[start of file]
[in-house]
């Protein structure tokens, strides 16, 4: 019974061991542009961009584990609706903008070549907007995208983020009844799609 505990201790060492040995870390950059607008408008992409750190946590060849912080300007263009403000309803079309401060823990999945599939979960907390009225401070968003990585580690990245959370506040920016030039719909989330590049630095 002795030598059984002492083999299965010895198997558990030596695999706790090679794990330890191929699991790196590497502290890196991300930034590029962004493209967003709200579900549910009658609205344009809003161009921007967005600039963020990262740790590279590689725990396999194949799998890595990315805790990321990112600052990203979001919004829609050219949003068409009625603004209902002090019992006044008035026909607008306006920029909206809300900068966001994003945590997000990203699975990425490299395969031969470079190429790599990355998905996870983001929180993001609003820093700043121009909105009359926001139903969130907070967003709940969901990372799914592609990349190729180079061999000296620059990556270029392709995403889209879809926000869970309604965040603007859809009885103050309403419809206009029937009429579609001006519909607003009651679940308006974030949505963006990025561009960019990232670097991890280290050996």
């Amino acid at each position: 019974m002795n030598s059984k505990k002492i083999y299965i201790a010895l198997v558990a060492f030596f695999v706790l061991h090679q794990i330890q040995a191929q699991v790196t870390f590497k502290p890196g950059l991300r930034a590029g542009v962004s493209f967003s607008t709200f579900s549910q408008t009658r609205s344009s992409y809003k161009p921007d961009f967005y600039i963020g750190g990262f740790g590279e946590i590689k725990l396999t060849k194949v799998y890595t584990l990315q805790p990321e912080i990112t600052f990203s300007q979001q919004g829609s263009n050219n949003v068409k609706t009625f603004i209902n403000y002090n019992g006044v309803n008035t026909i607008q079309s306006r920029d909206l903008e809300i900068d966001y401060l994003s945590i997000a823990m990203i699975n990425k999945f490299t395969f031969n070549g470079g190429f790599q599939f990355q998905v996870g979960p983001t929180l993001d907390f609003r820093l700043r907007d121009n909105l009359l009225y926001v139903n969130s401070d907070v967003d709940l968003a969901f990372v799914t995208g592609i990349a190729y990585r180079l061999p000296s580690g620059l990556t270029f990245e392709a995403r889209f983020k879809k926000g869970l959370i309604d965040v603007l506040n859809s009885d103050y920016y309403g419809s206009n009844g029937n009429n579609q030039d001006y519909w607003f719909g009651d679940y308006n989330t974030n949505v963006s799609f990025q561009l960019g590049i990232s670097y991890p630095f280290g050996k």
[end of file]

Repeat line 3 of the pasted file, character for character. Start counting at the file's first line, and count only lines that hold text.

């Amino acid at each position: 019974m002795n030598s059984k505990k002492i083999y299965i201790a010895l198997v558990a060492f030596f695999v706790l061991h090679q794990i330890q040995a191929q699991v790196t870390f590497k502290p890196g950059l991300r930034a590029g542009v962004s493209f967003s607008t709200f579900s549910q408008t009658r609205s344009s992409y809003k161009p921007d961009f967005y600039i963020g750190g990262f740790g590279e946590i590689k725990l396999t060849k194949v799998y890595t584990l990315q805790p990321e912080i990112t600052f990203s300007q979001q919004g829609s263009n050219n949003v068409k609706t009625f603004i209902n403000y002090n019992g006044v309803n008035t026909i607008q079309s306006r920029d909206l903008e809300i900068d966001y401060l994003s945590i997000a823990m990203i699975n990425k999945f490299t395969f031969n070549g470079g190429f790599q599939f990355q998905v996870g979960p983001t929180l993001d907390f609003r820093l700043r907007d121009n909105l009359l009225y926001v139903n969130s401070d907070v967003d709940l968003a969901f990372v799914t995208g592609i990349a190729y990585r180079l061999p000296s580690g620059l990556t270029f990245e392709a995403r889209f983020k879809k926000g869970l959370i309604d965040v603007l506040n859809s009885d103050y920016y309403g419809s206009n009844g029937n009429n579609q030039d001006y519909w607003f719909g009651d679940y308006n989330t974030n949505v963006s799609f990025q561009l960019g590049i990232s670097y991890p630095f280290g050996k």